“It is an honor to receive the Microscopy Today 2016 Innovation Award for our Digital LightSheet solution,” says Markus Lusser, President of Leica Microsystems. “The Award proves how much researchers benefit from the combination of light sheet and confocal microscopy in one system, especially since it gives them immense flexibility in the design of their experiments. Researchers especially praise the image quality and acquisition speed of the system. I am proud to say that many have been astonished at the extraordinary performance of the light sheet module on the confocal for long-term imaging of sensitive samples.”

In light sheet microscopy, the specimen is illuminated in a single plane, which reduces phototoxic effects and protects the sample. By moving the sample along this plane, imaging of three-dimensional structures is possible. A high-speed camera allows the imaging of fast cellular processes. Due to its gentleness, light sheet microscopy increases the cell viability – with the Leica TCS SP8 DLS, it can easily be scaled up to image several specimens in multi-position experiments for greater productivity.

The light sheet module is fully integrated into the Leica TCS SP8 modular imaging platform and expands its imaging options. Every inverted Leica TCS SP8 can be upgraded to a light sheet microscope and additional functionality such as STED super-resolution, multiphoton microscopy, advanced lasers or quantitative imaging can be added whenever required.

The Leica DFC9000 sCMOS microscope camera is highly sensitive with its high quantum efficiency of up to 82% and extremely low noise. The image shows a paramecium expressing GFP-Epiplasmin and Cy5-polyglycylated Tubulin. Nucleus stained with Hoechst 33258 (blue). Acquisition with LAS X. Specimen courtesy of Dr. A. Aubusson-Fleury, CGM-CNRS, France

The Leica DFC9000 sCMOS microscope camera mounted to a Leica DMi8 inverted microscope. With the combination of the microscope’s 19 mm camera port and 19 mm sensor diagonal to the camera, researchers see more and ensure they do not miss any data.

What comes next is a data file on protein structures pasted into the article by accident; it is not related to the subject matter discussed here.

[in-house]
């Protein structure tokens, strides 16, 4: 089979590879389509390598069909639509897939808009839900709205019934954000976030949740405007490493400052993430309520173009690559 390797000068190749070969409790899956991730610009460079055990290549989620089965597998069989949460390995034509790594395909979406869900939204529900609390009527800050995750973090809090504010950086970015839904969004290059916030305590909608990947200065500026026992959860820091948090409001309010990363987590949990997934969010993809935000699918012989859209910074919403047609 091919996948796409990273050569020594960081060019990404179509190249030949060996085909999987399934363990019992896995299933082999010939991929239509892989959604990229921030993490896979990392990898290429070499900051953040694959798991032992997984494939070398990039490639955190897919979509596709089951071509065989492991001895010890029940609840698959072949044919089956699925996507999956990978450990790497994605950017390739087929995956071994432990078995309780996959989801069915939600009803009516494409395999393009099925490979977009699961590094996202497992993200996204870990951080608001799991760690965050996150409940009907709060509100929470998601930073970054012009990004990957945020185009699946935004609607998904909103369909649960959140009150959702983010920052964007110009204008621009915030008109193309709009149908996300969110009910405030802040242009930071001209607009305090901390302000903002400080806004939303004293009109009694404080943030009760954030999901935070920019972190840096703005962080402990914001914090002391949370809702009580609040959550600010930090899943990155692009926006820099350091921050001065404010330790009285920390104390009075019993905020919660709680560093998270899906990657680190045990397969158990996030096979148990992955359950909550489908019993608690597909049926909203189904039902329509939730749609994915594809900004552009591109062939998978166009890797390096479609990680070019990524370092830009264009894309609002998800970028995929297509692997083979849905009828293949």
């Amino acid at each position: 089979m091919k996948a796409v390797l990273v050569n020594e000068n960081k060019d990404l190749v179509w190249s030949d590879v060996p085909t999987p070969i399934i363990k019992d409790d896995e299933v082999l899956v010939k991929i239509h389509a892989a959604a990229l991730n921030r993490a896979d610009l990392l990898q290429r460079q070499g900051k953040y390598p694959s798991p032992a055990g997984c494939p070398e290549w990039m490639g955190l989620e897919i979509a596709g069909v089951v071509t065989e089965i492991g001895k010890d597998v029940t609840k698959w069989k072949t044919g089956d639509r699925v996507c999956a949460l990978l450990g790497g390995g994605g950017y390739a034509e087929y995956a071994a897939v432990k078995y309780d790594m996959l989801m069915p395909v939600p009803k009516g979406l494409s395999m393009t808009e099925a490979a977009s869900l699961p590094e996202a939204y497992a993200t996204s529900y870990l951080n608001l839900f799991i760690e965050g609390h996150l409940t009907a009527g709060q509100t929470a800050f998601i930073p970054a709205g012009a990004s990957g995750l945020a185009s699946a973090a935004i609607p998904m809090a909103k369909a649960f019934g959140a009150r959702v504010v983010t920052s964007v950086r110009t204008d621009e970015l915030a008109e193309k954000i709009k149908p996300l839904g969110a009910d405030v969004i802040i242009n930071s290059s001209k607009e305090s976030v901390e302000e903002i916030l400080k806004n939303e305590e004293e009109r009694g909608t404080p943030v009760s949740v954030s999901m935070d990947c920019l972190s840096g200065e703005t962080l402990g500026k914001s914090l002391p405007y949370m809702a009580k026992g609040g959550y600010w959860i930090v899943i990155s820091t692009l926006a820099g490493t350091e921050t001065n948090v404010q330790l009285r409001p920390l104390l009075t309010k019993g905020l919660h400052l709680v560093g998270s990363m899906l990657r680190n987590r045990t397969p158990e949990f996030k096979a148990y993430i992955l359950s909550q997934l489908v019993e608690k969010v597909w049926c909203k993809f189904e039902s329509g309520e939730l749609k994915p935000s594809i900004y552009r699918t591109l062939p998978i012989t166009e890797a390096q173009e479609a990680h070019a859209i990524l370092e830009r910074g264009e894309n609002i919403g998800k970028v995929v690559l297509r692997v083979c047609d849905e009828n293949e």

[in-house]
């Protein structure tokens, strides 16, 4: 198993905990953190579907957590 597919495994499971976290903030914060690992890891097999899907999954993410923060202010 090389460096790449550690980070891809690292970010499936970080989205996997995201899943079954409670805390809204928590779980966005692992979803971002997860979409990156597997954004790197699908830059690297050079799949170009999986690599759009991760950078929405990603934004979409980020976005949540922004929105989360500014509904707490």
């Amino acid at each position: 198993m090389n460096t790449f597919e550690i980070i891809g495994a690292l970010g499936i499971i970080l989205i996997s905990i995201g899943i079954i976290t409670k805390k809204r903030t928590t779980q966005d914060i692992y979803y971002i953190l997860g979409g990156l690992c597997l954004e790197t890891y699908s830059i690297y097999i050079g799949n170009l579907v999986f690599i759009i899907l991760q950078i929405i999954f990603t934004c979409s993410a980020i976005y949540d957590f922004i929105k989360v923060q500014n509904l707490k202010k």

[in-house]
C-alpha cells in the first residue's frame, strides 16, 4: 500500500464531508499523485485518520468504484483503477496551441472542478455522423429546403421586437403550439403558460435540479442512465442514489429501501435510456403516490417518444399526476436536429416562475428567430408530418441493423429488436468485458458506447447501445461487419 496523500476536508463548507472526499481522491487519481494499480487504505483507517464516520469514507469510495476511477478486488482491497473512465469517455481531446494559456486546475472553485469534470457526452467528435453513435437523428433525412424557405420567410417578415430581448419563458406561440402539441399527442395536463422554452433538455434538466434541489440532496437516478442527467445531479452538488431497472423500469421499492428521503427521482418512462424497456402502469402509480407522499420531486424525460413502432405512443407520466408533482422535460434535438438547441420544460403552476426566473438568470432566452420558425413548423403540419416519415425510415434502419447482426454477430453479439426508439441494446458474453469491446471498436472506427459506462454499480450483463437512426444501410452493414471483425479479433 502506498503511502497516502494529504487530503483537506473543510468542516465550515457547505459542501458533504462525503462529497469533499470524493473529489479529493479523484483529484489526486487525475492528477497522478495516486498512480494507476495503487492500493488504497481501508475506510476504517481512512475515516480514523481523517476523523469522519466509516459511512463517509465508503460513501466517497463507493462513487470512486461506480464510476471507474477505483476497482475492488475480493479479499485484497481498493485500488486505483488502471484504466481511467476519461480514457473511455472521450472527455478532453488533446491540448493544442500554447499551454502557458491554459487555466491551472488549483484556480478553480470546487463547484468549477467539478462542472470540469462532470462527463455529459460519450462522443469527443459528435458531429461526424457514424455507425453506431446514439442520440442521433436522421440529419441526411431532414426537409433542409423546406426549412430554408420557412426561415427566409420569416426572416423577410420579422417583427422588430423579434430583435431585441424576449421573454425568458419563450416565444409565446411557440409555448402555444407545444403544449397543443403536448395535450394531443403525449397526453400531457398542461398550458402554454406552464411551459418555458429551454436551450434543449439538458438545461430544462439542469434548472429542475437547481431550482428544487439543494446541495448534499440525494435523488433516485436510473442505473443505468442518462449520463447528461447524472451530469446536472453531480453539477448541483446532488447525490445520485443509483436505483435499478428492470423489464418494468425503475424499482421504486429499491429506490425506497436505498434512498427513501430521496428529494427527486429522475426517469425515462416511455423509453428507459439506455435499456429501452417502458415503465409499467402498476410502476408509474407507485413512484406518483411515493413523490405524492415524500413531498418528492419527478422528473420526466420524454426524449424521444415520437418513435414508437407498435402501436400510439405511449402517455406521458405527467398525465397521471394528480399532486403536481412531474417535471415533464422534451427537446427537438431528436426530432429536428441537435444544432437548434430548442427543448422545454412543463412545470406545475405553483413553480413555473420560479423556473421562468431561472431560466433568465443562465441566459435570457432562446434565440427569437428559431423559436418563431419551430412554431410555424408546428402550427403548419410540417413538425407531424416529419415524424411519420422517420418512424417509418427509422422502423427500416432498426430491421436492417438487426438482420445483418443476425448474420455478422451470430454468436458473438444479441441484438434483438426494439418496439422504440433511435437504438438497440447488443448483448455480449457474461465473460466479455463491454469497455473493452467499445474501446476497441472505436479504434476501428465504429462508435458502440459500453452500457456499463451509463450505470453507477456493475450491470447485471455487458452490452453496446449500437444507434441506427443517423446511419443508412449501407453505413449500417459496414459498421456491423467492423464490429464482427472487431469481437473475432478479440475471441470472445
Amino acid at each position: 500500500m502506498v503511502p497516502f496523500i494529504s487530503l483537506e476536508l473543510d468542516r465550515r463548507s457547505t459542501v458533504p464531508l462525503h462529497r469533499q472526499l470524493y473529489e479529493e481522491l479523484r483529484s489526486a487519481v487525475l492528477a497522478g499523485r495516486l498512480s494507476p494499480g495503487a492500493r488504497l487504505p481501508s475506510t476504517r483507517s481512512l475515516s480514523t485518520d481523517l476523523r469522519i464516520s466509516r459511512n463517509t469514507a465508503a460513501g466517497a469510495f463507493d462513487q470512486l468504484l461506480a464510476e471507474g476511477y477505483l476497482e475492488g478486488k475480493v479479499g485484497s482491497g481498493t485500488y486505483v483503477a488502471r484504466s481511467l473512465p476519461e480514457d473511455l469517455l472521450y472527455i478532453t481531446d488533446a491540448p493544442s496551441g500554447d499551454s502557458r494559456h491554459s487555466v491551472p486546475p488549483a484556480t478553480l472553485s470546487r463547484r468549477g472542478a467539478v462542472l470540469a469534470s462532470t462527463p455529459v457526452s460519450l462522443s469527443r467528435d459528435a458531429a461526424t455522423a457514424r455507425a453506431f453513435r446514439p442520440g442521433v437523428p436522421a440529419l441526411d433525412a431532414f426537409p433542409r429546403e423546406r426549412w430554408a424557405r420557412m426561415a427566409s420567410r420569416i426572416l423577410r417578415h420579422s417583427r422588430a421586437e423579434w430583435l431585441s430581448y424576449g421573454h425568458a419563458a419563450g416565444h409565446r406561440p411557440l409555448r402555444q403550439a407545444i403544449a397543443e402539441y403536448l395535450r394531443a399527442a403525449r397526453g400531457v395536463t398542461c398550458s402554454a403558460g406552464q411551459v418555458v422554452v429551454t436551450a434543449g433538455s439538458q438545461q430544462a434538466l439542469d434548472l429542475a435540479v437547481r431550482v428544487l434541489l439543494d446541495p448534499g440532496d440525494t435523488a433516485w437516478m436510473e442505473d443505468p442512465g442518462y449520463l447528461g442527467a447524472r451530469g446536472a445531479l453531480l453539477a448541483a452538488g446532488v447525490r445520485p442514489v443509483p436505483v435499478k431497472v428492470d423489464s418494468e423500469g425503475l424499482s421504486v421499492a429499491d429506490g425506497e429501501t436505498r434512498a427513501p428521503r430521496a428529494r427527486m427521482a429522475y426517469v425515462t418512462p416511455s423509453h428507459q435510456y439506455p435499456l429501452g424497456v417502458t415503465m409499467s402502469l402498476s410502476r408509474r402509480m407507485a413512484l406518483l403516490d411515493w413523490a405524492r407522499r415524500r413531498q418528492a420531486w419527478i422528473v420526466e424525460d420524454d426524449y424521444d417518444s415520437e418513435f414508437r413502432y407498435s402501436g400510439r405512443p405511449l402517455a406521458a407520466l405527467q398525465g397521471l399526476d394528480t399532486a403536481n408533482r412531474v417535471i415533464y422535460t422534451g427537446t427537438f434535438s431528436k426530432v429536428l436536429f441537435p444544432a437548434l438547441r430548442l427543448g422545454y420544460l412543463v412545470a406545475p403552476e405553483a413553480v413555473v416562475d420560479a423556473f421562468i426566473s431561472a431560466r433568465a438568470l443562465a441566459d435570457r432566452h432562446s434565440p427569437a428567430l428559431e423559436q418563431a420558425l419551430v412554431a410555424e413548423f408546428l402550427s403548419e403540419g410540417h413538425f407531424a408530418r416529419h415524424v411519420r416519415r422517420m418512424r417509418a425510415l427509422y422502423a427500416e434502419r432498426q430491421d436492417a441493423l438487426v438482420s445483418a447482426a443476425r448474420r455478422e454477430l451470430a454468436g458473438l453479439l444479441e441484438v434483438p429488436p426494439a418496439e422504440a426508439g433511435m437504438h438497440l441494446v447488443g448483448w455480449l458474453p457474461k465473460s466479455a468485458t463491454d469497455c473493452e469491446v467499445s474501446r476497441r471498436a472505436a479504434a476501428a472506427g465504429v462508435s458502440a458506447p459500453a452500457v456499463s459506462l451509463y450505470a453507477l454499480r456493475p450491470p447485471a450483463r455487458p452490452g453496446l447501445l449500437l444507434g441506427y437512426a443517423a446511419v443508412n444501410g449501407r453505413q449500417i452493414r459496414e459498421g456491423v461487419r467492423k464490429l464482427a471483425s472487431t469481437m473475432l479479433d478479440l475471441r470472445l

Leica sCMOS microscope camera for imaging live cells under near-native conditions

Wetzlar, Germany. Leica Microsystems launches the Leica DFC9000, a monochrome microscope camera with a highly sensitive third-generation sCMOS sensor. The camera enables researchers to image live cells under near-native conditions, allowing them to gain a better understanding of cellular processes and dynamics.

The Leica DFC9000 features an sCMOS sensor with high quantum efficiency over the entire spectrum of light, which provides a high signal-to-noise ratio to securely detect even faint signals. Compared to the second generation sensor, the maximum quantum efficiency increased by 14%, totaling up to 82% depending on wavelength as illustrated in the graphic below. In combination with a very low noise level, this results in a crisp fluorescence signal against a dark background – an effect very much desired in high-end fluorescence live cell imaging. The high sensitivity of the camera eliminates the need to monitor GFP-overexpressing specimens and protects cells from phototoxicity. The camera acquires full-frame images at a standard rate of 50 frames per second (fps) in the USB 3.0 interface version and at 90 fps with the Camera Link interface version. Higher frame rates can be achieved with partial readout of, for example, 512 x 512 pixels with 270 fps. This means researchers will not miss any fast cellular processes.

"sCMOS cameras have become the gold standard in demanding, high-end live cell imaging. Their sensitivity and speed ensure that users can capture data even from very fast processes – with other sensors these would be lost. With the Leica DFC9000, we launch the first Leica sCMOS camera. It enables researchers to get closer to reality, because they can image live cells under near-native conditions. This camera fits many of our research microscopes perfectly: Their 19 mm camera ports are designed to take full advantage of the 19 mm sensor diagonal, making sure researchers benefit from this really large field of view," says Markus Lusser, President of Leica Microsystems.

Microscopes from Leica Microsystems, like the inverted Leica DMi8 or the upright Leica DM6 B, offer a fully optically corrected 19 mm camera port that allows researchers to make full use of the sensor and achieve a real field of view of 19 mm over the entire imaging system.

The Leica DFC9000 is available with a USB 3.0 interface as the Leica DFC9000 GT, and with a Camera Link interface as the Leica DFC9000 GTC.

More information about the Leica DFC9000 SCMOS Microscope Camera.

Introduction to digital camera technology on Leica Science Lab.

With the super-resolution Leica TCS SP8 STED 3X, details of a cell can be focused down to under 50 nanometers. The image shows the pores of a cell nucleus (stained green), single protein molecules (red) and fibers of a cytoskeleton (white) in a HeLa-Cell.